Indian Economy
General Knowledge

Characteristics of Indian Economy

Characteristics of Indian Economy

Indian Economy became the fourth largest economy of the world as per the latest report of World Bank. However, Indian Economy is still lagging behind in many spheres. In India, in 2011-12, 58.2% of total working populace was engaged in agriculture and allied activities. In 2008, its contribution to national income was 17.5%. This is an indicator of backwardness of the economy. In UK and USA, only 1 and 4% of the working population is engaged in agriculture; in France, the population is about 7%; and in Australia, this is about 6%. It is only in backward and less developed countries that the working population engaged in agriculture is quite high.
    After independence, the basic economic structure of the country has become more powerful. In quantitative terms there has been substantial development. The annual growth rate, however was 8.0% during 2008-09.

Main characteristics and various aspects of Indian Economy are :

» Agrarian Economy

Even after six-decades of independence, 58.2% of the work force of India is still agriculturist and its contribution to Gross Domestic Product (GDP) in 2011-12 is 14.1%.

» Mixed Economy

Indian Economy is a unique blend of public and private sector, i.e. a mixed economy. In its entire plan period, the government has invested 45% capital in public sector. However major sources and resources of production are still in the hands of private sector (approximately 80%). After liberalisation, Indian Economy is going ahead as a capitalist economy or market economy.

» Developing Economy

The following facts show that Indian Economy is a developing economy :
(a) National income of India is very low on international standards and per capita income ($ 1180 in 2009) is much low in India as compared to other developed countries.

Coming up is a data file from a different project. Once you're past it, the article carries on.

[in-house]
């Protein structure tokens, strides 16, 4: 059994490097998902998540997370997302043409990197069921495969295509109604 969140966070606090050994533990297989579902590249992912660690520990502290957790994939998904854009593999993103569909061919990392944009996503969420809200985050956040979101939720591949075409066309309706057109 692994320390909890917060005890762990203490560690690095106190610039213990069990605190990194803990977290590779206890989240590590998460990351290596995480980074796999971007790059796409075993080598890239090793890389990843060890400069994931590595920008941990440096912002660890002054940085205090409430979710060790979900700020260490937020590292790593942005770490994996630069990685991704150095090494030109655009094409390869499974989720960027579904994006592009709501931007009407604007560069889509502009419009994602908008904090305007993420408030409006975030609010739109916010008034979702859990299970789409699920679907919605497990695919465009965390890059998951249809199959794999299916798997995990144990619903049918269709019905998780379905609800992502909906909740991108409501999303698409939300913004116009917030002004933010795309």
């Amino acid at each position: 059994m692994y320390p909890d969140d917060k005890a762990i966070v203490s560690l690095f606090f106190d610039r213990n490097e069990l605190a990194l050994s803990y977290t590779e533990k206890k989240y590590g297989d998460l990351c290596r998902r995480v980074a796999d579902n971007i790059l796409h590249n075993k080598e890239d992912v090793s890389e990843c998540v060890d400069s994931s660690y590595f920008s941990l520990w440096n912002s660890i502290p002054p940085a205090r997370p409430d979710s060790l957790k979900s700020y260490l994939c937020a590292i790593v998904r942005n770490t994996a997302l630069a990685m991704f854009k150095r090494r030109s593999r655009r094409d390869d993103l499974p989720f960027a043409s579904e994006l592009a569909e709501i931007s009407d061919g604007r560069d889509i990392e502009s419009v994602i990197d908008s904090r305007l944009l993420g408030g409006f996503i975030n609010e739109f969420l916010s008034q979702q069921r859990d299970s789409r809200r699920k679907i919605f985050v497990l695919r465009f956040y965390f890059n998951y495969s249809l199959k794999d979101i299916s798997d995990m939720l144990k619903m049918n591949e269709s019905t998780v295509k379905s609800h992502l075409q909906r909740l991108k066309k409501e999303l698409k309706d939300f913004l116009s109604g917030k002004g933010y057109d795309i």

(b) India currently has 260 million people or 26.1% population living below Poverty Line.
(c) Level of unemployment is very high. Unemployment in India is mainly structural in nature because the productive capacity is inadequate to create sufficient number of jobs. There is an acute problem of disguised unemployment in the rural areas. A person is considered employed if he/she works for 273 days of a year for eight hours every day.
(d) Savings are low in India due to low national income and high consumption expenditure. The low savings results in shortage of capital formation. Capital is an important factor of production.
(e) India is the second most populated country of the world. During 1991-2001, population increased by 21.34%. With this high growth rate of population about 1.7 crore new persons are being added to Indian population every year. According to 2001 census, the total Indian population stands at a high level of 102.7 crore which is 16.7% of the world's total population. To maintain 16.7% of world population India holds only 2.42% of total land area of the world.
(f) India lacks in large industrialisation based on modern and advanced technology, which fails to accelerate the pace of development in the economy.

Important facts relating to characteristics of Indian Economy

» Primary sector of Indian Economy is agriculture and the related sectors. The contribution of agriculture sector in GDP in 2008-09 was 18.9%.
» Secondary sector of Indian Economy is related to industry manufacturing, electricity etc. Its contribution to GDP is approximately 23.8%.
» Tertiary sector of Indian Economy is related to business, transport, communication and services. Its contribution (the share of services) in GDP is approximately 57.3% in 2008-09.
» The contribution of public sector in the gross production is less than 20%. The best indicator of economic development of any country is per capita income.
» During 2000-01 and 2004-05, NNP growth rate accelerated to 6.4% and per capita NNP grow at the rate of 4.7% per annum (at 1999-00 prices). During 2004-05 and 2009—10 further acceleration found in the NNP growth rate to 8.4% and that of per capita income to 6.85% (at 2004-05 prices).

The following factors are important in Economic Development of a developing country

(1) Natural resources
(2) Capital gain
(3) Skilled labour force
(4) Surplus sale of agriculture
(5) Justified social organisation
(6) Political freedom
(7) Freedom from corruption
(8) Technological knowledge and general education